October 2015, Security from the eyes of a consultant

Wednesday, October 21st 2015 11:30am to 1:00pm

From Rob Zeglen, NYSTEC

Copy of Presentation: CATA 10-21-15 NYSTEC Security From A Consultants View

One of our members asked about identity theft insurance. This is a snippet of some research my team did on the value of Identity Protection Services. It is by no means a recommendation, just some findings and some good free service suggestions.

Before organizations consider purchasing Identity Theft Protection, it is important to understand that identity theft protection services cannot prevent identities from being stolen.  The services do, however, detect that something has happened, and the sooner you know this the better.  Typically, these services are offered to deal with the theft of identity after it has occurred.

There are steps that members can take to perform all the same functions that an identity protection service will perform.  Organizations could consider an outreach program to customers to educate them on the following approaches:

  1. Credit Monitoring:
  2. Arguably the most effective step an individual can take is to call the three main credit agencies and place a credit freeze on their credit record to limit the possibility of new cards or loans being taken out in their name.  In addition, regularly monitor your credit record throughout the year, using the 15 free credit reports you are entitled to receive each year.
  3. For existing credit accounts, most financial institutions already monitor activity to detect unathorized activity on their customer accounts.  In many cases, financial insitutions will proactively send a new credit card if suspicious activity or a compromise has been detected.  To suppliment the bank’s detection, always check your account statements each month for unauthorized transactions.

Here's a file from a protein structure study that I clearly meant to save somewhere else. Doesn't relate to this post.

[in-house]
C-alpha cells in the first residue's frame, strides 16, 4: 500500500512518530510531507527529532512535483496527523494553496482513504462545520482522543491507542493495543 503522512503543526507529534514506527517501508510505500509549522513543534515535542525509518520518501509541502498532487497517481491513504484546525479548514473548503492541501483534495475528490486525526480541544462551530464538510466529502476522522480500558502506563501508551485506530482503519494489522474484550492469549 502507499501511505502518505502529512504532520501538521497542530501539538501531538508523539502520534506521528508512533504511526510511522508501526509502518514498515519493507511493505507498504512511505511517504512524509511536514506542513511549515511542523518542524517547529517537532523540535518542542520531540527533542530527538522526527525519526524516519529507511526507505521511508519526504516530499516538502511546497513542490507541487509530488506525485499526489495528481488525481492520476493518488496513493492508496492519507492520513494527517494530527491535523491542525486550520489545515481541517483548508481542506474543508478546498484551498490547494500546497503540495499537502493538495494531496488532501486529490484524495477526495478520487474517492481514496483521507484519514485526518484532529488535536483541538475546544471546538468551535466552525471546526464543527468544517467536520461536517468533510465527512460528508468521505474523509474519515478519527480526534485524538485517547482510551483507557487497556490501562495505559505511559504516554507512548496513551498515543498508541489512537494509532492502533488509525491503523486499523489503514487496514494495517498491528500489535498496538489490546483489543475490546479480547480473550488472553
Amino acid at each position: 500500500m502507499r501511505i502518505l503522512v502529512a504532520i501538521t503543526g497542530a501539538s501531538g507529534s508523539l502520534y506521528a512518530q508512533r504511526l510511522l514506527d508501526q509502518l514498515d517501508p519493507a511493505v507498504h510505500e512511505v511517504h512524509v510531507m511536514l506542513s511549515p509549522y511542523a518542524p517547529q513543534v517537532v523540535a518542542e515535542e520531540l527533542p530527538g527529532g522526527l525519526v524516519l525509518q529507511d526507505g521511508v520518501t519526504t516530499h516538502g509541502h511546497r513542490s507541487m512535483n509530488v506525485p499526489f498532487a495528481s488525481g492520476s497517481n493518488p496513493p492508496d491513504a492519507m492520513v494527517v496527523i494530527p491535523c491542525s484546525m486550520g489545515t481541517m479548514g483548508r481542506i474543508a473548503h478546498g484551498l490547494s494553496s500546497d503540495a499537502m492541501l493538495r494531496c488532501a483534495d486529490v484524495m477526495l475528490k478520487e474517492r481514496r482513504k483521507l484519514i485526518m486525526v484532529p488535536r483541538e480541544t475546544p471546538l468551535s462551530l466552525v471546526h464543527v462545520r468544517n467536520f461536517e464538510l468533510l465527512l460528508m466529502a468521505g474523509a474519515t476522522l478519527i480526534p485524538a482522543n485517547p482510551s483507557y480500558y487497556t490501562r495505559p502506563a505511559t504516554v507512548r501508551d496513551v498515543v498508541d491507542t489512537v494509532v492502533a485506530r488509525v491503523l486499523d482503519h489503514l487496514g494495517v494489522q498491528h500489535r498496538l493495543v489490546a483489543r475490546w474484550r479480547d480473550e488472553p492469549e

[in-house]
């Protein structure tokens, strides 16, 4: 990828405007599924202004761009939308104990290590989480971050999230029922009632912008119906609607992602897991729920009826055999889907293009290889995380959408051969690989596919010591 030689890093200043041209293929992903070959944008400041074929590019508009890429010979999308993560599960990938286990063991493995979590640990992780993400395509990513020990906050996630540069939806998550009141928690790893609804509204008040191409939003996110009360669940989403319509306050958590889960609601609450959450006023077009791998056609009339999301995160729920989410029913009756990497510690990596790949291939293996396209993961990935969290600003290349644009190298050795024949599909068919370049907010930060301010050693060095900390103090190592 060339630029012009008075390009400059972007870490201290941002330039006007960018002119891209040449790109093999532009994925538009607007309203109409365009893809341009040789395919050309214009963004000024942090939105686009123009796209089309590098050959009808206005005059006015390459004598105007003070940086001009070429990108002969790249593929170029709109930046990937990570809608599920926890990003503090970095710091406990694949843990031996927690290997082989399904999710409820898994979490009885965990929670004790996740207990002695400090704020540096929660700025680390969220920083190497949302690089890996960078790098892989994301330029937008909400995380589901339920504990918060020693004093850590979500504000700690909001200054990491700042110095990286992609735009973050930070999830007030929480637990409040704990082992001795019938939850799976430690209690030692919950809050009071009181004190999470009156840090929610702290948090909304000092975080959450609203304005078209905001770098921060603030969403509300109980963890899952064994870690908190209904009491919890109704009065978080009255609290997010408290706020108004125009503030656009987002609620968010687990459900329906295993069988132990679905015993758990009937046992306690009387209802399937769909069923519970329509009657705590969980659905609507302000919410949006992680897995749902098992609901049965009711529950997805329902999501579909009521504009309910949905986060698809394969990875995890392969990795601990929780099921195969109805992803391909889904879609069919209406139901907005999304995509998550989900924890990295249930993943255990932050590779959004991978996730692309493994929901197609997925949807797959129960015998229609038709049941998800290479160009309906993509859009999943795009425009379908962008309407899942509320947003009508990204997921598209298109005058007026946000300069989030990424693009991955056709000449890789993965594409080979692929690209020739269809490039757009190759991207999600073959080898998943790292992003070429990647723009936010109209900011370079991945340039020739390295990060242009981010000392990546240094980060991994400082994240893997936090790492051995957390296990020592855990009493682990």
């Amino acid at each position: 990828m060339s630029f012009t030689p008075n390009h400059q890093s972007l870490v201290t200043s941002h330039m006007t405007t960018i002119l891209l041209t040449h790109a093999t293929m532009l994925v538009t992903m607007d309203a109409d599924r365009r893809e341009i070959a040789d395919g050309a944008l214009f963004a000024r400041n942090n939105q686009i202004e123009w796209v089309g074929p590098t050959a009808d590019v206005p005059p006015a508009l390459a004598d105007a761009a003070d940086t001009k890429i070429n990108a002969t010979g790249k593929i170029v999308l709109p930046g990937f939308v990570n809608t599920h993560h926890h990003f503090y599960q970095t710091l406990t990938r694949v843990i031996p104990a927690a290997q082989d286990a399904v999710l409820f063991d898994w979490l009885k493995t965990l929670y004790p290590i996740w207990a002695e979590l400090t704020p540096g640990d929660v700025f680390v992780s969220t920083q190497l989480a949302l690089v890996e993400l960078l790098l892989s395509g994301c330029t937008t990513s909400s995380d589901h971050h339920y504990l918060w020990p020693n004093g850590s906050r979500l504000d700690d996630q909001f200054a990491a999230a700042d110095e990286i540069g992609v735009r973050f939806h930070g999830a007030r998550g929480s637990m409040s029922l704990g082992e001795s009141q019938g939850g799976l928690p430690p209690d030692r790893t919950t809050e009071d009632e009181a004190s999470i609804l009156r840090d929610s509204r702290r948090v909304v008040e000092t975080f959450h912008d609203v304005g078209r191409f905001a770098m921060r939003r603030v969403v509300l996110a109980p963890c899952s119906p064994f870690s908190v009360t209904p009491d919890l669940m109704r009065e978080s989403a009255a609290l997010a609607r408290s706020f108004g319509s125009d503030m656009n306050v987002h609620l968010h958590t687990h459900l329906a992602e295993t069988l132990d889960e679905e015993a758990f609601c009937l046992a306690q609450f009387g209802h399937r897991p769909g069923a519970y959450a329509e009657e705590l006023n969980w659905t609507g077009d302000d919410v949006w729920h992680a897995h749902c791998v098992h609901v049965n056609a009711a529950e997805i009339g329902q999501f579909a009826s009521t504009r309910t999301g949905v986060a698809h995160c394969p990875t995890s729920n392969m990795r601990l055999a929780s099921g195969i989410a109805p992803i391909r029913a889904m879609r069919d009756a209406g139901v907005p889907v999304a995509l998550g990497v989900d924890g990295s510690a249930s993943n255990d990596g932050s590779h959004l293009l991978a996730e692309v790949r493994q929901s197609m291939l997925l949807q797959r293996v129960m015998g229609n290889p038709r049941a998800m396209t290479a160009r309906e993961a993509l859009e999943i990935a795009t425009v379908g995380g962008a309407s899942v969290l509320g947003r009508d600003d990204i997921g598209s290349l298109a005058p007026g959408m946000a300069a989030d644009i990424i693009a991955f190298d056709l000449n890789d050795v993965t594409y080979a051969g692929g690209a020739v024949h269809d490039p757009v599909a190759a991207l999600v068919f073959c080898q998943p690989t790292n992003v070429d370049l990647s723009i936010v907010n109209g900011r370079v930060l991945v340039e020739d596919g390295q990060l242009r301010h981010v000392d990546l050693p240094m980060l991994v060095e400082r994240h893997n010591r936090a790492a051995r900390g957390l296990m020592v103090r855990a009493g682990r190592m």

4. Resolution Services:
  5. In the event and individual’s identity has been compromised, there are plenty of sites and organizations that offer free resouces and guidance to help users through the resolution process.
  6. Free resources providing help and information on how to deal with Identity theft:




“The National Association of Insurance Commissioners says the typical cost of identity theft insurance ranges from $25 to $60 per year.  The insurance may include credit alerts, account and credit monitoring, and reimbursement for the costs associated with repairing your credit history if you become a victim.  The insurance does not protect you from identity theft – nothing can really do that – and the policy certainly does not cover monetary losses.”

< http://money.usnews.com/money/blogs/my-money/2014/03/24/should-you-buy-identity-theft-insurance>

Proactively purchasing Identity Theft services would likely be quite costly for large numbers of users and would do nothing to prevent a breach.  Additionally, such an effort would likely indicate to the media and the member base that an organziation was breached and was reacting.

The money spent on insurance may be better spent on assessing and tightening security where needed; for example, implementing two-factor autentication, doing proactive monitoring, holding vendors responsible for security, or delaying projects to ensure that security is bulit in.  For example, it will cost the the federal government $133 Million for credit monitoring services due to the Office of Personnel management (OPM) breach http://krebsonsecurity.com
  The breach occurred due to under investment in upgrading legacy system, as well as with new systems being deployed with inadequate security.  http://www.forbes.com/sites/katevinton/2015/06/23/opm-director-blames-federal-breach-on-legacy-systems-in-senate-hearing/.







________________________________            _                

Robert Zeglen, CISSP
Security Practice Area Manager
(518) 431-7023 – Office
(518) 368-4277 – Mobile


Rob Zeglen

Security Practice Area Manager at NYSTEC